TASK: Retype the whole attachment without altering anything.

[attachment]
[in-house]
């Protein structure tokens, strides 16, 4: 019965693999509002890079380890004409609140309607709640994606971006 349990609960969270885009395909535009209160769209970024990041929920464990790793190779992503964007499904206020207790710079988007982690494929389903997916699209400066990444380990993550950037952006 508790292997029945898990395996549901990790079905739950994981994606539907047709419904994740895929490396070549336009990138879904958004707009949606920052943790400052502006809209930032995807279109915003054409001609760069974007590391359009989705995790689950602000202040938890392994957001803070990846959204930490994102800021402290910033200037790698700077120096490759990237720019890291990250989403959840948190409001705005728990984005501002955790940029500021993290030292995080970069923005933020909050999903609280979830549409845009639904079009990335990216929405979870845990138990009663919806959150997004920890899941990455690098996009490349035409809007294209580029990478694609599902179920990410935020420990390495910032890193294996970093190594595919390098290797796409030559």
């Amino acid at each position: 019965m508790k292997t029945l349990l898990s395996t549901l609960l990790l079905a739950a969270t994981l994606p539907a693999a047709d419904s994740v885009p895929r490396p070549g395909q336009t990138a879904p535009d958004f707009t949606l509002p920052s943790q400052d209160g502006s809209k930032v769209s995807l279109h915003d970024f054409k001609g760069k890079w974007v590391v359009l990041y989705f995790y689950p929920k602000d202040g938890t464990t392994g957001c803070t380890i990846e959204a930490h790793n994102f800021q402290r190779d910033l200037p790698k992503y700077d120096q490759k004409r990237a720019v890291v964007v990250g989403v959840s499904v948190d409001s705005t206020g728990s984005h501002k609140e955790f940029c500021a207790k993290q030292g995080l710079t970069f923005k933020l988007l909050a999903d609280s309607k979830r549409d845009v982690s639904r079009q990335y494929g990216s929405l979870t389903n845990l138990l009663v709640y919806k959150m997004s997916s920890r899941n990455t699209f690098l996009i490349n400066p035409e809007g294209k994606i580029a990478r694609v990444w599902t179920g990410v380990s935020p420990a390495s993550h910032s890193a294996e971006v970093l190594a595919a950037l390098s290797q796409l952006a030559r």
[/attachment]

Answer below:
[in-house]
């Protein structure tokens, strides 16, 4: 019965693999509002890079380890004409609140309607709640994606971006 349990609960969270885009395909535009209160769209970024990041929920464990790793190779992503964007499904206020207790710079988007982690494929389903997916699209400066990444380990993550950037952006 508790292997029945898990395996549901990790079905739950994981994606539907047709419904994740895929490396070549336009990138879904958004707009949606920052943790400052502006809209930032995807279109915003054409001609760069974007590391359009989705995790689950602000202040938890392994957001803070990846959204930490994102800021402290910033200037790698700077120096490759990237720019890291990250989403959840948190409001705005728990984005501002955790940029500021993290030292995080970069923005933020909050999903609280979830549409845009639904079009990335990216929405979870845990138990009663919806959150997004920890899941990455690098996009490349035409809007294209580029990478694609599902179920990410935020420990390495910032890193294996970093190594595919390098290797796409030559």
């Amino acid at each position: 019965m508790k292997t029945l349990l898990s395996t549901l609960l990790l079905a739950a969270t994981l994606p539907a693999a047709d419904s994740v885009p895929r490396p070549g395909q336009t990138a879904p535009d958004f707009t949606l509002p920052s943790q400052d209160g502006s809209k930032v769209s995807l279109h915003d970024f054409k001609g760069k890079w974007v590391v359009l990041y989705f995790y689950p929920k602000d202040g938890t464990t392994g957001c803070t380890i990846e959204a930490h790793n994102f800021q402290r190779d910033l200037p790698k992503y700077d120096q490759k004409r990237a720019v890291v964007v990250g989403v959840s499904v948190d409001s705005t206020g728990s984005h501002k609140e955790f940029c500021a207790k993290q030292g995080l710079t970069f923005k933020l988007l909050a999903d609280s309607k979830r549409d845009v982690s639904r079009q990335y494929g990216s929405l979870t389903n845990l138990l009663v709640y919806k959150m997004s997916s920890r899941n990455t699209f690098l996009i490349n400066p035409e809007g294209k994606i580029a990478r694609v990444w599902t179920g990410v380990s935020p420990a390495s993550h910032s890193a294996e971006v970093l190594a595919a950037l390098s290797q796409l952006a030559r």